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Int J Behav Nutr Phys Act. 2006 Oct 25;3:36.

Children's television viewing and objectively measured physical activity: associations with family circumstance.

Author information

  • 1Centre for Physical Activity and Nutrition Research, School of Exercise and Nutrition Sciences, Deakin University, Melbourne, Australia. kylie.hesketh@deakin.edu.au

Abstract

BACKGROUND:

The contribution of family circumstance to physical activity and television viewing has not been widely investigated in pre-adolescents, and available information is inconsistent. This study examines whether television viewing and objectively measured physical activity vary by different indicators of family circumstance.

METHODS:

Data from the 2001 Children's Leisure Activity Study and the 2002/3 Health, Eating and Play Study, involving Australian children in Grades Prep (mean age 6y) and 5-6 (mean age 11y), were combined. Children wore accelerometers for six consecutive 24 hour periods. Average min/day in low-intensity activity (1.0-1.9 METs) and moderate-to-vigorous-intensity activity (>or=3 METs) were calculated. Parents reported children's television viewing and family circumstance. Linear regression analyses were conducted separately for young girls, young boys, older girls and older boys.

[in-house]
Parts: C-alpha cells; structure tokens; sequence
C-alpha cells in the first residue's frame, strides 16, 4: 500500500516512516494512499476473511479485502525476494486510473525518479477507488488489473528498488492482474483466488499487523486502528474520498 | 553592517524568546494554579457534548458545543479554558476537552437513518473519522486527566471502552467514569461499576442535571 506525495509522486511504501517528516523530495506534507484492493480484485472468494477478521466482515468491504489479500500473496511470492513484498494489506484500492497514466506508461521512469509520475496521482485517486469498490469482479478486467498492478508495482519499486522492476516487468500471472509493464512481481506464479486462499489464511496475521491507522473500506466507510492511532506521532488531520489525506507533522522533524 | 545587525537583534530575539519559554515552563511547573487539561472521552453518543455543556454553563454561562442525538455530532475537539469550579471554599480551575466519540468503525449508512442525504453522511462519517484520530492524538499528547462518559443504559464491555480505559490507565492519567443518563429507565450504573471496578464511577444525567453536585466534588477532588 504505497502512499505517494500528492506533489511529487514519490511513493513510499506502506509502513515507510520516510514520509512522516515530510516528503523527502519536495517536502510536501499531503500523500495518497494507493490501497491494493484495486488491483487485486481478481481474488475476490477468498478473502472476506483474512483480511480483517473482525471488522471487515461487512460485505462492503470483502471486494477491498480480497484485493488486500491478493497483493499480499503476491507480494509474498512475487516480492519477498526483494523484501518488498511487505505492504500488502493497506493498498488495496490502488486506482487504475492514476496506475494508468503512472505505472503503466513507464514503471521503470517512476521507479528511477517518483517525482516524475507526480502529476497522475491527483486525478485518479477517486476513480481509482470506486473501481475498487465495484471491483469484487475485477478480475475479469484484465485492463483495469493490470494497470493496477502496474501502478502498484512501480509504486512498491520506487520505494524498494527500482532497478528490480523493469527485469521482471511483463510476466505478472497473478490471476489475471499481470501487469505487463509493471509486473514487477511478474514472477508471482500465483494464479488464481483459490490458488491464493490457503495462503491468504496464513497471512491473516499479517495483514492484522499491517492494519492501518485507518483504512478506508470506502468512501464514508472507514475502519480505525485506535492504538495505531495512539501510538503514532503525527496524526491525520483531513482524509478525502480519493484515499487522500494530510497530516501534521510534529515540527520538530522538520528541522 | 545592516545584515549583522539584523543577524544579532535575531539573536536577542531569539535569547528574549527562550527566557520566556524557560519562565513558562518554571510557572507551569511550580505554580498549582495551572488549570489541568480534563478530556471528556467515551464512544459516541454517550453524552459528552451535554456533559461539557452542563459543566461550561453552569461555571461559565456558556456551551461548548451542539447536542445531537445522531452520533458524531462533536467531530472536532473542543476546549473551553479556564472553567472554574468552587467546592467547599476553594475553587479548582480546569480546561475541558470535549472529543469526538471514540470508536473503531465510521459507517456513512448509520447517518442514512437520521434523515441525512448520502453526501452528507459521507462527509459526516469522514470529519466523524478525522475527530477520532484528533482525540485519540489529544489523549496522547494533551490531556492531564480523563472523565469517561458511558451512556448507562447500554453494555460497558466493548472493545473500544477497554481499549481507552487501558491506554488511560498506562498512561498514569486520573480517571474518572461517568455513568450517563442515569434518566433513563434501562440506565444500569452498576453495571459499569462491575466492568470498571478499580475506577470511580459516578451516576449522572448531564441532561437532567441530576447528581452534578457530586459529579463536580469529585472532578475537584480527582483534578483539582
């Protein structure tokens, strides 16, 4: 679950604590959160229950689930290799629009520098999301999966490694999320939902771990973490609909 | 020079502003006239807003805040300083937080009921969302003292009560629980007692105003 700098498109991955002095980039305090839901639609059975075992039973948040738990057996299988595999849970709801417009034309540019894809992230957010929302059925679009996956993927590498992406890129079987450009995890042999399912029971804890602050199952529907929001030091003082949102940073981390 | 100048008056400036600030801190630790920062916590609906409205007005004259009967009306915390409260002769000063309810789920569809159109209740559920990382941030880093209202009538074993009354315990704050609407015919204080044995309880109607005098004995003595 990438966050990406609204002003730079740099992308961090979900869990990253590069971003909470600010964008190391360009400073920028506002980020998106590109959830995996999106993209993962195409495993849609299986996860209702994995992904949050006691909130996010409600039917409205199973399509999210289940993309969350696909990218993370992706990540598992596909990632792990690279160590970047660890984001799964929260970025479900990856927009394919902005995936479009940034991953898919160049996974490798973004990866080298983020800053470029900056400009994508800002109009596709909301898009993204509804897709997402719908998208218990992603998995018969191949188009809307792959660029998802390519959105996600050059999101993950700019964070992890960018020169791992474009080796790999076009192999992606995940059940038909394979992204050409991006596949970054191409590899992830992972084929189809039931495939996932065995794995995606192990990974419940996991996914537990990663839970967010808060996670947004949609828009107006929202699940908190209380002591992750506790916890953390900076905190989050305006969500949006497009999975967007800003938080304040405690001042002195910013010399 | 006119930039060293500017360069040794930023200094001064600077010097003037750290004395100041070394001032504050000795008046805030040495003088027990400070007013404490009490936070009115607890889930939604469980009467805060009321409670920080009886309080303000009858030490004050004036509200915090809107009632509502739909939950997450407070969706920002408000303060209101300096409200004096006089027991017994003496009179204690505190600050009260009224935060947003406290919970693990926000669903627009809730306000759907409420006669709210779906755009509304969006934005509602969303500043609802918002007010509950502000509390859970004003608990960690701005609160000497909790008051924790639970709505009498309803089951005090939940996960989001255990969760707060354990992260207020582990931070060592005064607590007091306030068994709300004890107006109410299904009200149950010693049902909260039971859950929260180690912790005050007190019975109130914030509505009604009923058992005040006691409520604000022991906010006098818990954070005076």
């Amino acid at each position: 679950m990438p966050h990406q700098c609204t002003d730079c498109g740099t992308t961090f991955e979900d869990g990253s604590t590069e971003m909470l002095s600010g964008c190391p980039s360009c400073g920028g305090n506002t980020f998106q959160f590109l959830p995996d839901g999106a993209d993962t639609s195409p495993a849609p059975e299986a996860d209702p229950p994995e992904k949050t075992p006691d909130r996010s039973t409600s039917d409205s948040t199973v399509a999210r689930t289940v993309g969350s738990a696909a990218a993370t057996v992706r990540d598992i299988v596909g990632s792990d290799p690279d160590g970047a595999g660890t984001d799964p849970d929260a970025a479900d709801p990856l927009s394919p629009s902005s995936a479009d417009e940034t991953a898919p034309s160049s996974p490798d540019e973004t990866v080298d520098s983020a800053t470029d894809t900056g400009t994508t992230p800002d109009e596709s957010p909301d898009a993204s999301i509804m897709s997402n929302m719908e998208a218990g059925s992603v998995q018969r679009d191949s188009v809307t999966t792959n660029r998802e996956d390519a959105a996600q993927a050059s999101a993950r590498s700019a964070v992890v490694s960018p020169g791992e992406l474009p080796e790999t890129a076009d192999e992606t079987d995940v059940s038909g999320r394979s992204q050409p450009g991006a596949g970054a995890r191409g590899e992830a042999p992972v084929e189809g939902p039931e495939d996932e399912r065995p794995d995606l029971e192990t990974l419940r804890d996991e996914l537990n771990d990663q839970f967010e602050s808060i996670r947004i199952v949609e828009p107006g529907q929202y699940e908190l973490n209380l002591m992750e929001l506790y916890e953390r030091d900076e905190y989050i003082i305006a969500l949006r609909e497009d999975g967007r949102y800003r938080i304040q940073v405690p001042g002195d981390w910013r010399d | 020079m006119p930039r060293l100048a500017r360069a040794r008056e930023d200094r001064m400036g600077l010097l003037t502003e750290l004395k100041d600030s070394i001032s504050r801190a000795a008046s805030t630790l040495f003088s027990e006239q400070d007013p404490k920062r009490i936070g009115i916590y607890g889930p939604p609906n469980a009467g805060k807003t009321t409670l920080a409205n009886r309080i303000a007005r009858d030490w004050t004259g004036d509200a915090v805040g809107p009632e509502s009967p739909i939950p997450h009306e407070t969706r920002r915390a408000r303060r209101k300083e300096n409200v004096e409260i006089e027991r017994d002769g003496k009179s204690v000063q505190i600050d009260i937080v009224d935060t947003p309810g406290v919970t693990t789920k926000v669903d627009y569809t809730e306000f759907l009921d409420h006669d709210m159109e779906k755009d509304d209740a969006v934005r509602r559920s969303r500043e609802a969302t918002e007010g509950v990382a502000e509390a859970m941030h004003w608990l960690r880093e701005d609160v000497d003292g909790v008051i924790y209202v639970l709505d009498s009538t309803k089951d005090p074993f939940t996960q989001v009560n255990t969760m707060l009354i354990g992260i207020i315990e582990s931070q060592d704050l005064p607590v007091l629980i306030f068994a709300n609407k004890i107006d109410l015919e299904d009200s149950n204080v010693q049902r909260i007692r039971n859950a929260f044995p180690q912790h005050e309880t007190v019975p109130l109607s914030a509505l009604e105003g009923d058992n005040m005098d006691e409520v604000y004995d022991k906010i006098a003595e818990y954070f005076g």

RESULTS:

Complete data were available for 2458 children. Parental education and, to a lesser extent, employment level were inversely associated with television viewing. Children in single-parent families, those whose fathers were not in paid employment, and those without siblings tended to spend more time in low-intensity activity than their peers. Children with siblings spent more time in moderate-to-vigorous-intensity activity; associations were stronger for girls. Maternal education was positively associated with moderate-to-vigorous-intensity activity for younger children. Maternal employment was positively associated with moderate-to-vigorous-intensity activity for older children. Multivariable models did not demonstrate a cumulative explanatory effect.

CONCLUSION:

Individual measures of family circumstance were differentially associated with television, low-intensity activity and moderate-to-vigorous-intensity activity and associations were often not consistent across age-by-gender groups. Interventions may need to be tailored accordingly.

PMID:
17062166
[PubMed]
PMCID:
PMC1636654
Free PMC Article
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